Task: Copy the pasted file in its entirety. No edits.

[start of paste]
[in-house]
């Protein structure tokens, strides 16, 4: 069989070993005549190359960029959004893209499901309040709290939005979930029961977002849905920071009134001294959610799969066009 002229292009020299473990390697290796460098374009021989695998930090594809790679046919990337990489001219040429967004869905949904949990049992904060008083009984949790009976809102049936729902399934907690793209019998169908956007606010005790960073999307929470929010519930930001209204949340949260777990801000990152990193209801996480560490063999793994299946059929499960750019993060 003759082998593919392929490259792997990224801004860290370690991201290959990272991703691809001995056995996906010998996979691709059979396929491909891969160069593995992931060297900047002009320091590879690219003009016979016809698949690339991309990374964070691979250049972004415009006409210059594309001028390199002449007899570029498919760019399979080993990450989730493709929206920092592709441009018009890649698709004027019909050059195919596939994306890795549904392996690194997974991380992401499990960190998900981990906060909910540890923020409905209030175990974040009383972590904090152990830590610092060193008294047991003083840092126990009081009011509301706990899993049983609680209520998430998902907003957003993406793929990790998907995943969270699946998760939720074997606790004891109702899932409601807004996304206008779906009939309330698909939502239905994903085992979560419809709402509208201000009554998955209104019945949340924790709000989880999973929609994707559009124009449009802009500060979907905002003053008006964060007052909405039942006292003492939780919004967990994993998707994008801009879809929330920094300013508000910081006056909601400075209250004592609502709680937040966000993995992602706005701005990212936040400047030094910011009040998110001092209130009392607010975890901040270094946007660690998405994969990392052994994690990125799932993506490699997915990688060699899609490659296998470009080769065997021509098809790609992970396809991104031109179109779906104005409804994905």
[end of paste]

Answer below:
[in-house]
């Protein structure tokens, strides 16, 4: 069989070993005549190359960029959004893209499901309040709290939005979930029961977002849905920071009134001294959610799969066009 002229292009020299473990390697290796460098374009021989695998930090594809790679046919990337990489001219040429967004869905949904949990049992904060008083009984949790009976809102049936729902399934907690793209019998169908956007606010005790960073999307929470929010519930930001209204949340949260777990801000990152990193209801996480560490063999793994299946059929499960750019993060 003759082998593919392929490259792997990224801004860290370690991201290959990272991703691809001995056995996906010998996979691709059979396929491909891969160069593995992931060297900047002009320091590879690219003009016979016809698949690339991309990374964070691979250049972004415009006409210059594309001028390199002449007899570029498919760019399979080993990450989730493709929206920092592709441009018009890649698709004027019909050059195919596939994306890795549904392996690194997974991380992401499990960190998900981990906060909910540890923020409905209030175990974040009383972590904090152990830590610092060193008294047991003083840092126990009081009011509301706990899993049983609680209520998430998902907003957003993406793929990790998907995943969270699946998760939720074997606790004891109702899932409601807004996304206008779906009939309330698909939502239905994903085992979560419809709402509208201000009554998955209104019945949340924790709000989880999973929609994707559009124009449009802009500060979907905002003053008006964060007052909405039942006292003492939780919004967990994993998707994008801009879809929330920094300013508000910081006056909601400075209250004592609502709680937040966000993995992602706005701005990212936040400047030094910011009040998110001092209130009392607010975890901040270094946007660690998405994969990392052994994690990125799932993506490699997915990688060699899609490659296998470009080769065997021509098809790609992970396809991104031109179109779906104005409804994905």